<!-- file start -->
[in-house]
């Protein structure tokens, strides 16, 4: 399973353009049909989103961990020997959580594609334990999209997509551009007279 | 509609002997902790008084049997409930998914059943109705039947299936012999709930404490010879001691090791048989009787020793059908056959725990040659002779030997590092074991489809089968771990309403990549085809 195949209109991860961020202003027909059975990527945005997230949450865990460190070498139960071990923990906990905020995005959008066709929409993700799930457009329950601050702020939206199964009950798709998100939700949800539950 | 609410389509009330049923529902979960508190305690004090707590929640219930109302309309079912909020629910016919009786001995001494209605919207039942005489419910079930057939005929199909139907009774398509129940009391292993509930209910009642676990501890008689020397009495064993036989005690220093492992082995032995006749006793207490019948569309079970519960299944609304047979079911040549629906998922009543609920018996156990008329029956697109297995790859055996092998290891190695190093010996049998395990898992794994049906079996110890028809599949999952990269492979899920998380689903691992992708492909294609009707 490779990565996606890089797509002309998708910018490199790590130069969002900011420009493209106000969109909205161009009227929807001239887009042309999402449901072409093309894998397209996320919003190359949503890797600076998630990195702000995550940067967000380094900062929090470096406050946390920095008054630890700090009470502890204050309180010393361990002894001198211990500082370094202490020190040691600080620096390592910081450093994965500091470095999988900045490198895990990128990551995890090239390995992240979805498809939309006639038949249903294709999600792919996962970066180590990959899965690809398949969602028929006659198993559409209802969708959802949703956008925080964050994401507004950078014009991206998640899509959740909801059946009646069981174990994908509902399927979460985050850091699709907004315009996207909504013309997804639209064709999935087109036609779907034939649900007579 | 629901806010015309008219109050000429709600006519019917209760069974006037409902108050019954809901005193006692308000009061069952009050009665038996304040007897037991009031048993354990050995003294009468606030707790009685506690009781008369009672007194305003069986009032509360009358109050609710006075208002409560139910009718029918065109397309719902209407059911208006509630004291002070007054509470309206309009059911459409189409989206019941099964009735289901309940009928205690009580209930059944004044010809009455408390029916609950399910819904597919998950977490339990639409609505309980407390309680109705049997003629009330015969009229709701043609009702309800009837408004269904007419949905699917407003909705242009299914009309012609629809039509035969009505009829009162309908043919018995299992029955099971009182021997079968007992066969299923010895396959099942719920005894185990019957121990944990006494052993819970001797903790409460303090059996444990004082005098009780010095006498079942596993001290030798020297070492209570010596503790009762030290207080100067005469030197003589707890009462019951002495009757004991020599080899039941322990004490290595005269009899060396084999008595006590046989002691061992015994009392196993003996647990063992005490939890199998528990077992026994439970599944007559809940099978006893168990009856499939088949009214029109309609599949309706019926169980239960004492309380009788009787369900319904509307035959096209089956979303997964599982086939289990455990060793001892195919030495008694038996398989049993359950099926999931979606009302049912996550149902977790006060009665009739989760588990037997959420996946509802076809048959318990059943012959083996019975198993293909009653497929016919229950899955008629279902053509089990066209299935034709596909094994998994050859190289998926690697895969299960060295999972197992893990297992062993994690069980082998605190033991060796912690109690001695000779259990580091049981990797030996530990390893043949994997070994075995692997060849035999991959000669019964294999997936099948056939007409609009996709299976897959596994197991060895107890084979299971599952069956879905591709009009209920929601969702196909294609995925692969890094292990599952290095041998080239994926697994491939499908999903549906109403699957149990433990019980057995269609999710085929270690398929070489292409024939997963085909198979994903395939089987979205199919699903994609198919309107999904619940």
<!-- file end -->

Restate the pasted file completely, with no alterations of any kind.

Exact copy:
[in-house]
């Protein structure tokens, strides 16, 4: 399973353009049909989103961990020997959580594609334990999209997509551009007279 | 509609002997902790008084049997409930998914059943109705039947299936012999709930404490010879001691090791048989009787020793059908056959725990040659002779030997590092074991489809089968771990309403990549085809 195949209109991860961020202003027909059975990527945005997230949450865990460190070498139960071990923990906990905020995005959008066709929409993700799930457009329950601050702020939206199964009950798709998100939700949800539950 | 609410389509009330049923529902979960508190305690004090707590929640219930109302309309079912909020629910016919009786001995001494209605919207039942005489419910079930057939005929199909139907009774398509129940009391292993509930209910009642676990501890008689020397009495064993036989005690220093492992082995032995006749006793207490019948569309079970519960299944609304047979079911040549629906998922009543609920018996156990008329029956697109297995790859055996092998290891190695190093010996049998395990898992794994049906079996110890028809599949999952990269492979899920998380689903691992992708492909294609009707 490779990565996606890089797509002309998708910018490199790590130069969002900011420009493209106000969109909205161009009227929807001239887009042309999402449901072409093309894998397209996320919003190359949503890797600076998630990195702000995550940067967000380094900062929090470096406050946390920095008054630890700090009470502890204050309180010393361990002894001198211990500082370094202490020190040691600080620096390592910081450093994965500091470095999988900045490198895990990128990551995890090239390995992240979805498809939309006639038949249903294709999600792919996962970066180590990959899965690809398949969602028929006659198993559409209802969708959802949703956008925080964050994401507004950078014009991206998640899509959740909801059946009646069981174990994908509902399927979460985050850091699709907004315009996207909504013309997804639209064709999935087109036609779907034939649900007579 | 629901806010015309008219109050000429709600006519019917209760069974006037409902108050019954809901005193006692308000009061069952009050009665038996304040007897037991009031048993354990050995003294009468606030707790009685506690009781008369009672007194305003069986009032509360009358109050609710006075208002409560139910009718029918065109397309719902209407059911208006509630004291002070007054509470309206309009059911459409189409989206019941099964009735289901309940009928205690009580209930059944004044010809009455408390029916609950399910819904597919998950977490339990639409609505309980407390309680109705049997003629009330015969009229709701043609009702309800009837408004269904007419949905699917407003909705242009299914009309012609629809039509035969009505009829009162309908043919018995299992029955099971009182021997079968007992066969299923010895396959099942719920005894185990019957121990944990006494052993819970001797903790409460303090059996444990004082005098009780010095006498079942596993001290030798020297070492209570010596503790009762030290207080100067005469030197003589707890009462019951002495009757004991020599080899039941322990004490290595005269009899060396084999008595006590046989002691061992015994009392196993003996647990063992005490939890199998528990077992026994439970599944007559809940099978006893168990009856499939088949009214029109309609599949309706019926169980239960004492309380009788009787369900319904509307035959096209089956979303997964599982086939289990455990060793001892195919030495008694038996398989049993359950099926999931979606009302049912996550149902977790006060009665009739989760588990037997959420996946509802076809048959318990059943012959083996019975198993293909009653497929016919229950899955008629279902053509089990066209299935034709596909094994998994050859190289998926690697895969299960060295999972197992893990297992062993994690069980082998605190033991060796912690109690001695000779259990580091049981990797030996530990390893043949994997070994075995692997060849035999991959000669019964294999997936099948056939007409609009996709299976897959596994197991060895107890084979299971599952069956879905591709009009209920929601969702196909294609995925692969890094292990599952290095041998080239994926697994491939499908999903549906109403699957149990433990019980057995269609999710085929270690398929070489292409024939997963085909198979994903395939089987979205199919699903994609198919309107999904619940």